Thanks guys, plenty of wise words. It's out of my system now. Generally we do cope and cope well, over the last 5-6 years we'd really thought we'd seen it all. We accept that not all refs are quite as neutral as they could be, we don't always get the rub of the green or have refs who can quote the laws backwards. That's fine.

I think part of it comes down to the fact that we were well and truly caught with our pants down; the standard was so so far below what we'd previously experienced we just did have anything to draw on. With our newly acquired hindsight we'll do much better next time I'm sure.

As it works out this week we're away to a team that we always have reffing issues with and was, until last weekend, by far the worst experience we've had. We'll suck it up and ruck over; it's all character forming.

keep smiling.

Dave.

ChrisR
02-12-14, 12:12
it's all character forming.

.... and the character that gets formed will be in your hands. One of the challenges of coaching (I'm a fellow coach) is to take the negatives and turn them into positives. Such as ...

Referee didn't know the law? OK, lads, here are three things the ref got wrong. Next practice I want to hear what the correct law is.

Boys, we know what 'squeezeball' is and why it's dangerous so we're going to practice our options at the tackle.

When a referee signals a PK or FK against us how must we react? Get angry or get back 10?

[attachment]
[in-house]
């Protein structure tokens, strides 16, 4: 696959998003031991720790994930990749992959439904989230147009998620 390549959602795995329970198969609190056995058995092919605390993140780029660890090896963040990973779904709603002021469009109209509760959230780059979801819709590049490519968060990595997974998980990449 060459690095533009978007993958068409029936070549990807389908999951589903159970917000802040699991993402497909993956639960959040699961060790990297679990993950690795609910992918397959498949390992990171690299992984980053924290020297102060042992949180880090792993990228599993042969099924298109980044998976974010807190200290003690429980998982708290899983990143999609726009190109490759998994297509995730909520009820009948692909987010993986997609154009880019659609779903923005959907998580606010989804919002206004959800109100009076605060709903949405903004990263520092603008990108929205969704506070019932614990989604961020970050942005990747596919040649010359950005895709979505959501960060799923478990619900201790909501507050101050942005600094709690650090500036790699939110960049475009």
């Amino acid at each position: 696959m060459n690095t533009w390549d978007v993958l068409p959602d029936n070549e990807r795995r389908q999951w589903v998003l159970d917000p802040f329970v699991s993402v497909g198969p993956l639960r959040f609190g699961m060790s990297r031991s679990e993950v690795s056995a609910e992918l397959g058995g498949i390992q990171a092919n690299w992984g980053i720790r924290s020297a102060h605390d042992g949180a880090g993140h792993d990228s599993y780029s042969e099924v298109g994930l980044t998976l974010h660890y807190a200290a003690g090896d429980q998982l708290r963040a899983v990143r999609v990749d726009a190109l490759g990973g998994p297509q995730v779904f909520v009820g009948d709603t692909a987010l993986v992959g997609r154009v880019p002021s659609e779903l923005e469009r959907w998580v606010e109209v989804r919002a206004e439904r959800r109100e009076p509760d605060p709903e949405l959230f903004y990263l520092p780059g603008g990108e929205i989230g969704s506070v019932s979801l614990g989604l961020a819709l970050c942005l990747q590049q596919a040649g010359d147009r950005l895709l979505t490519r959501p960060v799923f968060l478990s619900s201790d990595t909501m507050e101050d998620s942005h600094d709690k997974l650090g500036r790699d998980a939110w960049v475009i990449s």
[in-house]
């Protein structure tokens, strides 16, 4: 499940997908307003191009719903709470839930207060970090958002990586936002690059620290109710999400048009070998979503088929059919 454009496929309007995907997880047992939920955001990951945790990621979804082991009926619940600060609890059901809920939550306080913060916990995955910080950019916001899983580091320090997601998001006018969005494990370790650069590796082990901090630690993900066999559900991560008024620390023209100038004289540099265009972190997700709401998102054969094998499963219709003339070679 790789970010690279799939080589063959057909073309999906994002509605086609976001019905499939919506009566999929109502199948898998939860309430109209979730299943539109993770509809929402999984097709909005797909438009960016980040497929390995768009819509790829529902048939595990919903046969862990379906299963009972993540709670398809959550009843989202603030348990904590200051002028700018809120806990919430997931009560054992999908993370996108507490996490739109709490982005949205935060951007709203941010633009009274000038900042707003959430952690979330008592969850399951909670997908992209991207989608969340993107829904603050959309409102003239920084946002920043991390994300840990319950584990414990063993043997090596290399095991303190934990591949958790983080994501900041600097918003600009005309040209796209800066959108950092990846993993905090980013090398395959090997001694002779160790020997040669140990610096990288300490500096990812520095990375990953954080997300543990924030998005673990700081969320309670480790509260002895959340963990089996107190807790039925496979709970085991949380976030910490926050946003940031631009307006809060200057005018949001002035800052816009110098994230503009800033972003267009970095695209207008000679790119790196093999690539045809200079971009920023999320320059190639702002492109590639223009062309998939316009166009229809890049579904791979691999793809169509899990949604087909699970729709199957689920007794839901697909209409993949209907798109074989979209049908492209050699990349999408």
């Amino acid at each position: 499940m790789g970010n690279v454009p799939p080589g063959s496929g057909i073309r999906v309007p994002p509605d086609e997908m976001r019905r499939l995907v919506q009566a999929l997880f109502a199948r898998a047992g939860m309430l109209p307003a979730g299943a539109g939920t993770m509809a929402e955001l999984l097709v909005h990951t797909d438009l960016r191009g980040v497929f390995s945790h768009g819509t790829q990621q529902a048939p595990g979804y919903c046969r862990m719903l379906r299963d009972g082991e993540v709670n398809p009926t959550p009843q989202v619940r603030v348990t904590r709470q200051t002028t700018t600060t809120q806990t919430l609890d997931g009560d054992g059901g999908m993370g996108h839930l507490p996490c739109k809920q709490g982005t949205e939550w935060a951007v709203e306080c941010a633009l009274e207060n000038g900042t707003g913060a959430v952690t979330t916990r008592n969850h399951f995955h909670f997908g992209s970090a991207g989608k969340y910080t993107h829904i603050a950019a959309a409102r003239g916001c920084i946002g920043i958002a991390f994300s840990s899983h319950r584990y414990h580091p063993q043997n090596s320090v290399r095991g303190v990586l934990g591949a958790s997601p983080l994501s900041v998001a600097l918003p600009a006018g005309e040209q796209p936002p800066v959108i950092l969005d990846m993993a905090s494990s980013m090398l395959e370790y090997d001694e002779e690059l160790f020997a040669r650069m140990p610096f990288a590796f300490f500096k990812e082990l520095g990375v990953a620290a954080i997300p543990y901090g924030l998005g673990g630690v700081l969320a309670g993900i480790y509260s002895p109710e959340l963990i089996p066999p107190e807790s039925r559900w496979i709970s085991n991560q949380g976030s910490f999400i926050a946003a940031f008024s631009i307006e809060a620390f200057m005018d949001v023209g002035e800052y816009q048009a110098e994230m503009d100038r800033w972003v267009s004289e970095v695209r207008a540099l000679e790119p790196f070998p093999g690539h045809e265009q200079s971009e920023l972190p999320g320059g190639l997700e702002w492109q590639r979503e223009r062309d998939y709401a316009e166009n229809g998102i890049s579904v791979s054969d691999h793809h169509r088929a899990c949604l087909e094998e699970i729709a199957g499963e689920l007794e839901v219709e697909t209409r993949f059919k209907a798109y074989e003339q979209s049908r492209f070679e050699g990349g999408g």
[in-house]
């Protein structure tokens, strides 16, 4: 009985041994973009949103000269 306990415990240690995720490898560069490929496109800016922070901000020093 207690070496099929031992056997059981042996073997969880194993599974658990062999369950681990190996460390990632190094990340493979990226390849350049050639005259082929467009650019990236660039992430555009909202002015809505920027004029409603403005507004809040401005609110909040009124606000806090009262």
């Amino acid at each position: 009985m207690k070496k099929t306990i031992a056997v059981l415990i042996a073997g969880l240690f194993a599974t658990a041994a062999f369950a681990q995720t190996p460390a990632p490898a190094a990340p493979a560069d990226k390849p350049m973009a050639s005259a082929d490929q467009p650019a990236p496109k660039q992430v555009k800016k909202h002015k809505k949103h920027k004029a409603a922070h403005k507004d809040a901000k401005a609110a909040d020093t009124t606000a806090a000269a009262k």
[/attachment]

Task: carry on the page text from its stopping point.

Easier said than done but learning to move on is an important life skill.

crossref
02-12-14, 12:12
Easier said than done but learning to move on is an important life skill.

and an absolutely vital rugby skill...

spikeno10
03-12-14, 09:12
I'm guessing at U11 ?



I'm not so sure. Not sure you'd see crying 11 year olds based on a referee decision.
Anyway given that we assume this is not U12 then I'm guessing the game was played under the NRoP.
That would then underline that the changes in the laws have had no impact on coaches or referees, if the very basics of the laws are not understood.

Stormkahn
03-12-14, 12:12
I'm not so sure. Not sure you'd see crying 11 year olds based on a referee decision. Anyway given that we assume this is not U12 then I'm guessing the game was played under the NRoP.That would then underline that the changes in the laws have had no impact on coaches or referees, if the very basics of the laws are not understood.U11, NRoP and a bunch of very upset/confused kids. That's now history, onward and upward!